Be cautious with orphanage welfare

Transcript
I was reading recently about the number of Australians providing support to orphanages in developing countries.

I think it’s great there’s so much interest now in assisting people right around the world and not just in our own country.

But we’ve got to be careful not to export failed models of child welfare to developing countries. In this country we have learnt over the years that if a child can’t live with their biological parent, their best option is another relative, and if there’s no other relative then the next best option is someone else they know or someone at least in their village or in their community.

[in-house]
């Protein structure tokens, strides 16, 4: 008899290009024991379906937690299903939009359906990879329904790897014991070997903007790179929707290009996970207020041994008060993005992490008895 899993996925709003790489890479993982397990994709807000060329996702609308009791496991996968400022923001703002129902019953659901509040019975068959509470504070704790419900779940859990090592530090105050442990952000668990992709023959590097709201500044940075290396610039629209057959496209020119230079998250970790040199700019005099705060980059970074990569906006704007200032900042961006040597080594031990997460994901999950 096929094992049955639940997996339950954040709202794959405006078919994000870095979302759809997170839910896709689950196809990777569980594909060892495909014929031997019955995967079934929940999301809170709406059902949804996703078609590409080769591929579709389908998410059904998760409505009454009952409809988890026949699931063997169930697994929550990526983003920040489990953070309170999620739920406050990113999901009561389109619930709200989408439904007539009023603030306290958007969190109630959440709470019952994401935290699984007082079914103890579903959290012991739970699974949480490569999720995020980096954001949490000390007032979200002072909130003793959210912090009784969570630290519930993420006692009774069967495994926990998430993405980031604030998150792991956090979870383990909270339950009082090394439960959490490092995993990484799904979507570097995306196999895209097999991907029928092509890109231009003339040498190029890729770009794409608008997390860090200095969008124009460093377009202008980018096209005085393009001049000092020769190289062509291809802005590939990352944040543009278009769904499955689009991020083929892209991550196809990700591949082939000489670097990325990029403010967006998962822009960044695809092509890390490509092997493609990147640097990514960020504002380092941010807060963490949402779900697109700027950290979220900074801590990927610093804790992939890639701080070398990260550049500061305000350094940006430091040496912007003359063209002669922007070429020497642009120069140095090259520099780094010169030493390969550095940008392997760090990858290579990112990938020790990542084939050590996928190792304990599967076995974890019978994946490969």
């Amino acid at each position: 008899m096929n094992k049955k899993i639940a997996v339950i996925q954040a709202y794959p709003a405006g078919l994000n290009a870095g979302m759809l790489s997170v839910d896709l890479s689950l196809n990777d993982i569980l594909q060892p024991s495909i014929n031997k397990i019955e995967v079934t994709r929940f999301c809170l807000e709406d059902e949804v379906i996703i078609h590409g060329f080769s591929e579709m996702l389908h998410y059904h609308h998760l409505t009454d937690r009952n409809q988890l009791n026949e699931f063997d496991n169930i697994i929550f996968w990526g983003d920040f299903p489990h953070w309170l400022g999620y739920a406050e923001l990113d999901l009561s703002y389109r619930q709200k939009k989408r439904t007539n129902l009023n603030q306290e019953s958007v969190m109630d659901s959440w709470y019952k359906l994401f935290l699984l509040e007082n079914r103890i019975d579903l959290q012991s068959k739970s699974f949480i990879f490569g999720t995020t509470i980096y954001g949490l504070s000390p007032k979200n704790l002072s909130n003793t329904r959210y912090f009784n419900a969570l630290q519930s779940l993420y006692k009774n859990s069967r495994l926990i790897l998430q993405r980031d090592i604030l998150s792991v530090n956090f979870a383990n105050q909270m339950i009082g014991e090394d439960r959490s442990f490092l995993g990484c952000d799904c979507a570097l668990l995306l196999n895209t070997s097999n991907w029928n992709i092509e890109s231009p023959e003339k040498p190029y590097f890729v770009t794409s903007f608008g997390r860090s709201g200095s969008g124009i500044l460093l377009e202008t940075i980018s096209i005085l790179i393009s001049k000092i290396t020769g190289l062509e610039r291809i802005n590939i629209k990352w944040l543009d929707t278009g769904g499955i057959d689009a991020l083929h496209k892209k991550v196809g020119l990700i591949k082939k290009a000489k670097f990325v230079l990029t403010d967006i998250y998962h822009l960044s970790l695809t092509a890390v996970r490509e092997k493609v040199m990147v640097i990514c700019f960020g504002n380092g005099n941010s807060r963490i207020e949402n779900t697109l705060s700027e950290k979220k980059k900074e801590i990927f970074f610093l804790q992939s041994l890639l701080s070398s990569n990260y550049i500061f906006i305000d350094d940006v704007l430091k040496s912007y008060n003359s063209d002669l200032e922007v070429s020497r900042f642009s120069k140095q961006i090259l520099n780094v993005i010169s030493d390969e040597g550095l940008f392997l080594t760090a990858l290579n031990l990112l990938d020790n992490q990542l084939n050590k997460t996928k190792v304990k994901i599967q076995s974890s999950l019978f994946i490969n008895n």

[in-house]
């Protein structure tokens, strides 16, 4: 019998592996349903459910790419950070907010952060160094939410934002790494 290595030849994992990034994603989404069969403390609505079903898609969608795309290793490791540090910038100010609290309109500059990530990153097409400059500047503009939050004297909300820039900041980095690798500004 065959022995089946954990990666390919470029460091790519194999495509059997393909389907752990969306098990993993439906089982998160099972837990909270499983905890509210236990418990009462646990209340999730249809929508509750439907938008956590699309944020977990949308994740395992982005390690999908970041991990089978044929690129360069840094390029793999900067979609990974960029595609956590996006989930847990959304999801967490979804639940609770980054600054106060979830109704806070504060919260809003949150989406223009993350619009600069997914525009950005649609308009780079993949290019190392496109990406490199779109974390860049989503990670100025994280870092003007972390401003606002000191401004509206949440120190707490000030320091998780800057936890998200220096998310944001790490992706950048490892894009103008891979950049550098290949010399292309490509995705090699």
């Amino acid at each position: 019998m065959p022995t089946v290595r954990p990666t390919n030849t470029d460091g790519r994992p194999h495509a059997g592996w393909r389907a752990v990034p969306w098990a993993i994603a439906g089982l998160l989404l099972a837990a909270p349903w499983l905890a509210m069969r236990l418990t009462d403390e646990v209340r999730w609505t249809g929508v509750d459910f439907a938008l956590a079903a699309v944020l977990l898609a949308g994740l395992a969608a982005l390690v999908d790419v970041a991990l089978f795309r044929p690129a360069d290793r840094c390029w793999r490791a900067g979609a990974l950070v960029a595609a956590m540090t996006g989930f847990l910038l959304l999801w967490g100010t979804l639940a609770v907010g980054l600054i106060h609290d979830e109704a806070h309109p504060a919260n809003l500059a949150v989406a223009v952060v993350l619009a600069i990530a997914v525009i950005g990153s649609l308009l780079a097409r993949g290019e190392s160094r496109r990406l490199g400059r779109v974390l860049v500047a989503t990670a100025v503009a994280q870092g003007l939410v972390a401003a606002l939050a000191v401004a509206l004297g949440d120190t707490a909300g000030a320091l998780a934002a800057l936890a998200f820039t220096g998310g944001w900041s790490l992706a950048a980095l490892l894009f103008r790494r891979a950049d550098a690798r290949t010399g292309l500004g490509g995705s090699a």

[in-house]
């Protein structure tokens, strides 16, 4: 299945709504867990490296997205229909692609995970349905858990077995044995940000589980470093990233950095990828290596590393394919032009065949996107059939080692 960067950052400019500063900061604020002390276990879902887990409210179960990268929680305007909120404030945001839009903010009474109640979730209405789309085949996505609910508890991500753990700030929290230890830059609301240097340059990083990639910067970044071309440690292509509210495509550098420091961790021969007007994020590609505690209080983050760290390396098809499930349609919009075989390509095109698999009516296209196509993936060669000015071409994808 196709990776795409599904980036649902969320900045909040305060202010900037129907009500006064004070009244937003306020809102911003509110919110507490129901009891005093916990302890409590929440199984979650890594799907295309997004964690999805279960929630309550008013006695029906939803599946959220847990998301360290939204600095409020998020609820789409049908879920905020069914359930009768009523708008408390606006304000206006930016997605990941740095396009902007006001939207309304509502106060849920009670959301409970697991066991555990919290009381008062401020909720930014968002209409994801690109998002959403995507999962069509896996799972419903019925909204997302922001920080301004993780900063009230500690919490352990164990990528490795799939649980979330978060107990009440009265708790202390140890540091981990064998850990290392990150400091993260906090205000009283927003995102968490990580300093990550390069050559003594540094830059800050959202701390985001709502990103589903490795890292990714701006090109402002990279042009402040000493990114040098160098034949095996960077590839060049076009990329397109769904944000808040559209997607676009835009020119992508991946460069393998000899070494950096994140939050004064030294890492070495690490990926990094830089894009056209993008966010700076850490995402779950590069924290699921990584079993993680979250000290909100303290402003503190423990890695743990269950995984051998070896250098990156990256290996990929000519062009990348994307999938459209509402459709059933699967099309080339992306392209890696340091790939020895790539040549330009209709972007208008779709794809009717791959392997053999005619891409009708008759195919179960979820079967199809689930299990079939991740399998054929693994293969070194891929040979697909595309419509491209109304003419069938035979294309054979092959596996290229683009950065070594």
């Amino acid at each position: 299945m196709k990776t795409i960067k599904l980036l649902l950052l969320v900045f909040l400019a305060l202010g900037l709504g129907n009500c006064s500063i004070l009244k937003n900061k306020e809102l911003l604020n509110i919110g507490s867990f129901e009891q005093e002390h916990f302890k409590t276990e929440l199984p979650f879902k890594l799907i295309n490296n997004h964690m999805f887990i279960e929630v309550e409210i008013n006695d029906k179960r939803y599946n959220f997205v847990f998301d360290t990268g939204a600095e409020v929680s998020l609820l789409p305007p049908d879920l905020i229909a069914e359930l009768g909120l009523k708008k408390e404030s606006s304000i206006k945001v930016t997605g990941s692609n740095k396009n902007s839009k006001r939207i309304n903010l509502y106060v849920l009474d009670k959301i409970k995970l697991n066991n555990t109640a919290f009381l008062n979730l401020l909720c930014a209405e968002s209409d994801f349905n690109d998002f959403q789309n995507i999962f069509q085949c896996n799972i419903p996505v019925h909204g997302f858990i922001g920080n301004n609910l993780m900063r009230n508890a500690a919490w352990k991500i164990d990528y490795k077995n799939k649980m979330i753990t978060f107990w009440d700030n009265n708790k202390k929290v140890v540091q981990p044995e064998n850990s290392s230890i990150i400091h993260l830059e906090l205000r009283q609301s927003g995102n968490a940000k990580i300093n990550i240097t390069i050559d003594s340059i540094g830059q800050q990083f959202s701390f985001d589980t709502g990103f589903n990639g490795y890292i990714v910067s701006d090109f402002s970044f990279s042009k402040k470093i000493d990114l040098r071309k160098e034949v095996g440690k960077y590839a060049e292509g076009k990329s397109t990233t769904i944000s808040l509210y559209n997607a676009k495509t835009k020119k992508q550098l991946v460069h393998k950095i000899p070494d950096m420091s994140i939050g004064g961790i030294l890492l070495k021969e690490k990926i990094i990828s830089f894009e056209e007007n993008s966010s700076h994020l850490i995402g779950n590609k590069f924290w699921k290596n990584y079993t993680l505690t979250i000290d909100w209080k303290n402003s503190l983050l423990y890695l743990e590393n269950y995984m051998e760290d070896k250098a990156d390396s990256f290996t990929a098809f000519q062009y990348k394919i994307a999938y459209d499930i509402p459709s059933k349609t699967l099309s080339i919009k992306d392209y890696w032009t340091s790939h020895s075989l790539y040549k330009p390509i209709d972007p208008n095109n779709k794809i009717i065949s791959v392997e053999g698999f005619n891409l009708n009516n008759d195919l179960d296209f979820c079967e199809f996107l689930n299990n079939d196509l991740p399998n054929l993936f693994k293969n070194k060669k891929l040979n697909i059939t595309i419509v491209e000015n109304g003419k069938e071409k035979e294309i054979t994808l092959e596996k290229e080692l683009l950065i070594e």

We have found that orphanages often become places where children might suffer. They become understaffed and children don’t get a sense of belonging. Children don’t get the opportunity to attach themselves to one constant, caring figure.

So we should be careful when exporting orphanage models of child welfare when we know they don’t work.

People that set up these schemes are very well-meaning. They were very well-meaning when they were established in Australia.

But we need to learn from our history.

Children in need need the very best and the very best is, usually, not an orphanage.